If that guide has too much detail for you, a two-sided laminatable guide can be downloaded which will fit in your kit, whether you’re hiking on the beach, scuba diving, or farming oysters. One side has photos of invasive tunicates, and the other shows Alaskan native tunicates.

Other guides can be printed and laminated for identifying crab and fish found in the local intertidal zone. While not comprehensive, they are easy to use, and spotlight our most commonly seen species. They have been developed for specific community monitoring and education programs on the beach where bringing an entire book is impractical.

On our Products web page you can also order a free Kachemak Bay Ecological Characterization--a digital source of information and data important to the ecological understanding and management of the Kachemak Bay area. Topics covered on this CD-ROM include physical setting, ecological resources, and human uses. Spatial data are presented in a geographic information system, and GIS data is included on the CD-ROM. This product was produced in 2001.

Between 2000 and 2008 the Research Reserve partnered with the local newspaper, the Homer News, to publish bi-weekly science articles called Bay Science. The articles were written by KBRR staff and research colleagues on the natural world of Kachemak Bay, and contain many interesting stories and facts about our area. If someone read all 135 columns they would become an instant naturalist of Kachemak Bay!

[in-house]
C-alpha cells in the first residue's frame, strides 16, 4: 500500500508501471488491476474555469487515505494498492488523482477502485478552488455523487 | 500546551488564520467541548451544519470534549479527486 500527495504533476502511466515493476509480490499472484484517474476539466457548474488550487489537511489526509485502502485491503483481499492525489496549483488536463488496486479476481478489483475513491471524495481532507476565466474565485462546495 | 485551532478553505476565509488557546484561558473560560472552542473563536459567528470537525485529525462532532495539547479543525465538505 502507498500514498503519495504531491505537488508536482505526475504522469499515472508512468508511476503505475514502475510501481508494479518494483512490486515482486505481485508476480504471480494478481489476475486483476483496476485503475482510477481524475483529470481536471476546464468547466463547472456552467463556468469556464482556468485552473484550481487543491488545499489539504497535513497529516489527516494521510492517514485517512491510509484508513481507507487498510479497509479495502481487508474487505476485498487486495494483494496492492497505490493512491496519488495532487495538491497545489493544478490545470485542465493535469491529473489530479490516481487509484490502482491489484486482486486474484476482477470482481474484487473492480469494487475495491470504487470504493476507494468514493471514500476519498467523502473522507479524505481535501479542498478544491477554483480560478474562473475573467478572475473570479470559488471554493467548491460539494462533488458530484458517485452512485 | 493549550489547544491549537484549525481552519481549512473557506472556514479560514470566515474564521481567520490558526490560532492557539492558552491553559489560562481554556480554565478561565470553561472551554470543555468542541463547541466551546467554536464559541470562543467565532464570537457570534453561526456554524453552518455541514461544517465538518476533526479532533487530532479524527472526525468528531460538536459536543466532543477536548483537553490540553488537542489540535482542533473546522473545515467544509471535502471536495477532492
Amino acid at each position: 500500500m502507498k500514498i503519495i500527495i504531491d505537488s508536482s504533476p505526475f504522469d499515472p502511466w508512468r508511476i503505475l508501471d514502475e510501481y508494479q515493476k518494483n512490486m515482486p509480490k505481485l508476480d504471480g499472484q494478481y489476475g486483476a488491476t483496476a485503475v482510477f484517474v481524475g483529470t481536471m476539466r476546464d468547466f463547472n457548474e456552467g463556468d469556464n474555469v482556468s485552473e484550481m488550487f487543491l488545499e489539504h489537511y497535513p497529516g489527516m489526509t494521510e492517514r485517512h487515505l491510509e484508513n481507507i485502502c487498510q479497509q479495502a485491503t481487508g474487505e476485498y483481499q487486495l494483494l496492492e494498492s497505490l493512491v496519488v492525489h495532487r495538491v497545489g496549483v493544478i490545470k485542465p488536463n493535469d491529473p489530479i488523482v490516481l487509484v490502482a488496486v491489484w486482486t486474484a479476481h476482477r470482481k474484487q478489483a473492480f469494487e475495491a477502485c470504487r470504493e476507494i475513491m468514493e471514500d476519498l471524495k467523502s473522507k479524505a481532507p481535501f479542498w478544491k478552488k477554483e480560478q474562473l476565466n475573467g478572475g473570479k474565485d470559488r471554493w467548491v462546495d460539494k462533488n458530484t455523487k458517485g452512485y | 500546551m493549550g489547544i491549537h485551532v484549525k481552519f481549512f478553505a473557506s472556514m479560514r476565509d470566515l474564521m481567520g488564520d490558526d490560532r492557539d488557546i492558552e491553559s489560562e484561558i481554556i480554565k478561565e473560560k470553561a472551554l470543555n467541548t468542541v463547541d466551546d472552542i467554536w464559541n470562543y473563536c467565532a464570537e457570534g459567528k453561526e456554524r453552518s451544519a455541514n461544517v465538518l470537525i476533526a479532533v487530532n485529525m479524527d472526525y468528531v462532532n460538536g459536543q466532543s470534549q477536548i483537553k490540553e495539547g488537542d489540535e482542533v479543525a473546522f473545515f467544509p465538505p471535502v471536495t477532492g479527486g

We hope you find something in on our products page that will be of use to you. Keep checking back, as new products are bound to be added periodically! Visit the website to learn more about the Kachemak Bay Research Reserve.

Catie Bursch is a scientific illustrator and a marine educator with the Alaska Department of Fish and Game, working at the Kachemak Bay Research Reserve in Homer.

Subscribe to be notified about new issues

Receive a monthly notice about new issues and articles.